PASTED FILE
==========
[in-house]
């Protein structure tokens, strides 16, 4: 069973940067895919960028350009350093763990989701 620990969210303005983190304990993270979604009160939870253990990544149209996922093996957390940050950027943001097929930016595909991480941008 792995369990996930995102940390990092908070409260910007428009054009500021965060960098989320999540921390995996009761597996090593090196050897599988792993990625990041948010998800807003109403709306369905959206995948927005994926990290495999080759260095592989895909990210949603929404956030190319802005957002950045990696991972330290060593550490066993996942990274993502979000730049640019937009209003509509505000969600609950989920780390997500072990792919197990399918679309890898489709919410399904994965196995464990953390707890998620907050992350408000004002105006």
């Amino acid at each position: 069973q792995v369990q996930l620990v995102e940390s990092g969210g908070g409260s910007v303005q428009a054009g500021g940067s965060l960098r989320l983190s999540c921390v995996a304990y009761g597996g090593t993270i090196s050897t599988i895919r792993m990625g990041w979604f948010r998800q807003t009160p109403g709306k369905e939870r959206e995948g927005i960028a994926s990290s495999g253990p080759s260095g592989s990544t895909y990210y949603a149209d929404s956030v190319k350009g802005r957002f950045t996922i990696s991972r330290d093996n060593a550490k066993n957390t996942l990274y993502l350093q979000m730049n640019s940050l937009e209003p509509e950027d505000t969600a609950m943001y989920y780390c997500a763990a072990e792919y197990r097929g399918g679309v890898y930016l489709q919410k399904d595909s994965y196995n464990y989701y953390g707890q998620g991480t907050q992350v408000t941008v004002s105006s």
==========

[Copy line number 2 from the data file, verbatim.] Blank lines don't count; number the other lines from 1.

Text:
């Protein structure tokens, strides 16, 4: 069973940067895919960028350009350093763990989701 620990969210303005983190304990993270979604009160939870253990990544149209996922093996957390940050950027943001097929930016595909991480941008 792995369990996930995102940390990092908070409260910007428009054009500021965060960098989320999540921390995996009761597996090593090196050897599988792993990625990041948010998800807003109403709306369905959206995948927005994926990290495999080759260095592989895909990210949603929404956030190319802005957002950045990696991972330290060593550490066993996942990274993502979000730049640019937009209003509509505000969600609950989920780390997500072990792919197990399918679309890898489709919410399904994965196995464990953390707890998620907050992350408000004002105006």